Salmon sinigang – Filipino sour soup

Salmon sinigang - Filipino sour soup

Salmon sinigang – Filipino sour soup

I came across this salmon sinigang recipe by Marvin Galputos while browsing online for Filipino food and as soon as the words ‘sour soup’ appeared in my Google search, my mouth instantly began to water. I could taste and smell it by just reading the ingredients off the page. The addition of wine and white miso also peeked my curiosity, two things I’m not used to seeing in typical South East Asian cooking, but who am I to judge; it couldn’t have been more than two weeks ago that I published a French onion soup with miso paste and vinegar.

salmon soup ingredients I am not familiar with Filipino cooking (I don’t even know how to pronounce sinigang) and my ignorance led me to believe that their cuisine was more sweet than sour. It turns out I was completely wrong. After reading through some popular Filipino recipes, it became evident that sour ingredients (such as calamansi or vinegar – e.g. chicken adobo) are just as commonly used as sweet ones (sugar, condensed milk). And it does make sense since Filipino food is a melting pot of mixed cuisines influenced by countries such as Spain, America, Japan, China and Malaysia. You would need a lesson in history to pinpoint its origin and I am not one who is very knowledgeable in that area. I slept through most of my high school classes and even got my mother to sew a pair of shorts for home ec. I was a parent’s nightmare when it came to studying as I hated school.  red onions pot As far as cooking goes, it’s something I picked up and fell in love with in my 20s once I began traveling. South East Asian cuisine opened my eyes to a myriad of new flavors and made eating a fun adventure (like this yummy spicy Thai mango and apple salad). Only someone like Marvin Galputos, who was exposed to a library of spices and condiments from a young age could think of mixing miso with wine, lemon, fish sauce, daikon and tomatoes. It’s brilliant! And boy does it taste good! Remember how I said I could literally taste and smell the soup from just reading the ingredients? I was right; it had a very familiar aroma and tasted exactly like I hoped it would. Fragrant, sour, fishy and pungent just like I want my South East Asian food to be. Flavors that are in your face, unafraid to be so loud and strong they might burn your eyes and tongue. De-li-cious. Salmon Sinigang can be served as a main with a side of rice. It’s filling but not heavy.  tomatoes stewingdaikon tomatoestomatoes cilantro potSalmon sinigang - Filipino sour soupSalmon sinigang - Filipino sour soup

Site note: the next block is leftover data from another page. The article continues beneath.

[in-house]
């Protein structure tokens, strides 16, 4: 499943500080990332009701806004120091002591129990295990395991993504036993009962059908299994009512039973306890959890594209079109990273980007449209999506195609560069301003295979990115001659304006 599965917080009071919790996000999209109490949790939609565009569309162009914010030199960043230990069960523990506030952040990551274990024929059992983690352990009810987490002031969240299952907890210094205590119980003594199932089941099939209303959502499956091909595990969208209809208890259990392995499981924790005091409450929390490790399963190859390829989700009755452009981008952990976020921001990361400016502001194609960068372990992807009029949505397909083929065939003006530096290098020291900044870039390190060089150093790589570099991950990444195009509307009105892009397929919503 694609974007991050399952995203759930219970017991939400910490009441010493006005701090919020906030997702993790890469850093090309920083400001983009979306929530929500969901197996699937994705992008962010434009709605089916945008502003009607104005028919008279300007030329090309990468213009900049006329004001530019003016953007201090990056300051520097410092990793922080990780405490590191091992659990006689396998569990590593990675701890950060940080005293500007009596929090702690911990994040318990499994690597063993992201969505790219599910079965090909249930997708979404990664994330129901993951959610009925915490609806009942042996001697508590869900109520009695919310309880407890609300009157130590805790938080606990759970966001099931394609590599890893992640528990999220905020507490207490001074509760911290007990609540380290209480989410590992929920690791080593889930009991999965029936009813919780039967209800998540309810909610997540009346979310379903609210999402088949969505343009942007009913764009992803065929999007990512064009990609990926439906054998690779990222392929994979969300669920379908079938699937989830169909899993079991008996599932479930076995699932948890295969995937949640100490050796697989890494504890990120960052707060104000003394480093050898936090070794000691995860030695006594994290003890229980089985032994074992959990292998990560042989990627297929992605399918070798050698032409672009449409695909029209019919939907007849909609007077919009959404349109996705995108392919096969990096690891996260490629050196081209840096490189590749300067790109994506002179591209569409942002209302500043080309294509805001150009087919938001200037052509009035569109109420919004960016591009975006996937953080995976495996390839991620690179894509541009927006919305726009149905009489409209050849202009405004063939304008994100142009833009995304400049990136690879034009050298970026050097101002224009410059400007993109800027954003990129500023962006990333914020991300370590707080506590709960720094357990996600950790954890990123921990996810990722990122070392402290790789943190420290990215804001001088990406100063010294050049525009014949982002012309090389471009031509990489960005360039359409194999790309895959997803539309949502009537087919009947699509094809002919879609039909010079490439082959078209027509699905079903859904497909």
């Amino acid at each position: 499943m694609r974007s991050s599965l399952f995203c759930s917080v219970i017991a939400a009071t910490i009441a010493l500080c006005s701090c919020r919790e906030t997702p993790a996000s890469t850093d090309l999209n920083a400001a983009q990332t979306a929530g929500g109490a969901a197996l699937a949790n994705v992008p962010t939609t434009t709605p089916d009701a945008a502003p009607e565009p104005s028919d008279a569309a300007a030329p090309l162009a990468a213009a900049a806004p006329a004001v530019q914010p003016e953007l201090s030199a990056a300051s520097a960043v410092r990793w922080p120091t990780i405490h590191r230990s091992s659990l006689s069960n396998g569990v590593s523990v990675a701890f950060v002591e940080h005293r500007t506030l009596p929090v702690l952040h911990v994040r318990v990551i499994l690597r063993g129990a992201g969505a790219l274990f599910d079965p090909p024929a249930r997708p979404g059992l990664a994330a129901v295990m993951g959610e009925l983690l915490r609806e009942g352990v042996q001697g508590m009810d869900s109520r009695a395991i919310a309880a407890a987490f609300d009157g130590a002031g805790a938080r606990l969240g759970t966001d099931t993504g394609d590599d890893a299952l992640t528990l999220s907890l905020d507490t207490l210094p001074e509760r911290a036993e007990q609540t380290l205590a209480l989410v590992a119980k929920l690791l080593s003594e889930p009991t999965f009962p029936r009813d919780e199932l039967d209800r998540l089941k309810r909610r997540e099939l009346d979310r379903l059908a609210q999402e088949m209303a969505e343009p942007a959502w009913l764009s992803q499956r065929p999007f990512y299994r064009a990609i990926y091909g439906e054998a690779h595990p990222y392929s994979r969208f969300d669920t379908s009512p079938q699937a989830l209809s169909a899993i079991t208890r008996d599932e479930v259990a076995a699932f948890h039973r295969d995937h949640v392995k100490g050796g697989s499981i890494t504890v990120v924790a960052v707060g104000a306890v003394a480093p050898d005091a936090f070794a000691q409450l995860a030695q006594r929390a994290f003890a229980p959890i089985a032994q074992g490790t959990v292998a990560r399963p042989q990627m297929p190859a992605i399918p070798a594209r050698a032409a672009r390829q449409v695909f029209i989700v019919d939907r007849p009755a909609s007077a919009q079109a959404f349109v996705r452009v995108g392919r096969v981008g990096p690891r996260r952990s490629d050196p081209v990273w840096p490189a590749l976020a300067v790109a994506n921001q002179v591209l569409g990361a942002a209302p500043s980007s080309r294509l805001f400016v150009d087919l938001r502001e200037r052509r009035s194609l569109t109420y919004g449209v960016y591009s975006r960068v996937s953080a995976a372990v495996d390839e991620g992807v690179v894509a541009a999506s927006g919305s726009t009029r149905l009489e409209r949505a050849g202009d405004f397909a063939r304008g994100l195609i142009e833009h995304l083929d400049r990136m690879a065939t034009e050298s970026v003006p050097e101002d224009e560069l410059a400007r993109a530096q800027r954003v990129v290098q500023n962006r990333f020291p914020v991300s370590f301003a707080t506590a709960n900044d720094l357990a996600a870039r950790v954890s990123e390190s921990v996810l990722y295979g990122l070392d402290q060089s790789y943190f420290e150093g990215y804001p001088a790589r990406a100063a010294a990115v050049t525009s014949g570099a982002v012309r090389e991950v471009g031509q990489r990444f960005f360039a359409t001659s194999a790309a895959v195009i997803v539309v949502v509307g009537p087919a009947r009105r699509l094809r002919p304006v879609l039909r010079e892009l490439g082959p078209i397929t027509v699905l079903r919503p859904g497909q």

Salmon Sinigang - Filipino Sour Soup
Prep time
Cook time
Total time
Cuisine: Filipino
Serves: 4
  • 2 tbsp vegetable oil (or other neutral oil)
  • 1 small red onion, chopped bite size
  • 2 thai chilis, finely chopped (optional)
  • 4 garlic cloves, thinly sliced
  • 2 cups daikon radish, peeled and chopped bite size
  • ¾ cup dry white wine
  • 2 small tomatoes, roughly chopped
  • 4 cups water
  • 3 tbsp lime juice
  • 3 tbsp fish sauce
  • 2 tbsp white miso paste
  • 1 lb skinless and boneless salmon, chopped bite size
  • ½ tsp salt
  • handful cilantro, roughly chopped
  1. - In a pot over medium/high heat, add oil, garlic, onions and thai chilis and cook for about 5 minutes, until onions are soft and clear.
  2. - Add daikon and wine and cook for 5 minutes.
  3. - Add tomatoes and water and bring to boil.
  4. - Add lime juice, fish sauce, salt and miso paste, stir well and lower heat to a simmer. Cover and cook for 25 minutes or until daikon is soft.
  5. - Add salmon and cilantro, simmer for 3-4 minutes until salmon has cooked through.
  6. - Serve hot.



Leave a Reply

Your email address will not be published. Required fields are marked *

Rate this recipe: